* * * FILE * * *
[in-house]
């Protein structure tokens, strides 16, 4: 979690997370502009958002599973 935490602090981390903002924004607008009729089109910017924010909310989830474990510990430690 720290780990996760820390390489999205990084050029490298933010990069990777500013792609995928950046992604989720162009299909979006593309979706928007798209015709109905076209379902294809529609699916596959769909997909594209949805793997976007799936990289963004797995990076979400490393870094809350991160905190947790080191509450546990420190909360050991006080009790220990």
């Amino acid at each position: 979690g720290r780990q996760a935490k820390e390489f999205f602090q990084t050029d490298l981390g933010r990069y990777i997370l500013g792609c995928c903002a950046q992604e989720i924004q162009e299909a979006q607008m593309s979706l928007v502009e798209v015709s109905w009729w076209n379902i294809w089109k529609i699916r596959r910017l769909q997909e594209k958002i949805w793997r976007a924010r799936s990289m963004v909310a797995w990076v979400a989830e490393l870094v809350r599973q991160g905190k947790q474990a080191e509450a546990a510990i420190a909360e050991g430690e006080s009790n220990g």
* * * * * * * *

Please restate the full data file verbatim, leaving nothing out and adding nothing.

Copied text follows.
[in-house]
């Protein structure tokens, strides 16, 4: 979690997370502009958002599973 935490602090981390903002924004607008009729089109910017924010909310989830474990510990430690 720290780990996760820390390489999205990084050029490298933010990069990777500013792609995928950046992604989720162009299909979006593309979706928007798209015709109905076209379902294809529609699916596959769909997909594209949805793997976007799936990289963004797995990076979400490393870094809350991160905190947790080191509450546990420190909360050991006080009790220990």
């Amino acid at each position: 979690g720290r780990q996760a935490k820390e390489f999205f602090q990084t050029d490298l981390g933010r990069y990777i997370l500013g792609c995928c903002a950046q992604e989720i924004q162009e299909a979006q607008m593309s979706l928007v502009e798209v015709s109905w009729w076209n379902i294809w089109k529609i699916r596959r910017l769909q997909e594209k958002i949805w793997r976007a924010r799936s990289m963004v909310a797995w990076v979400a989830e490393l870094v809350r599973q991160g905190k947790q474990a080191e509450a546990a510990i420190a909360e050991g430690e006080s009790n220990g």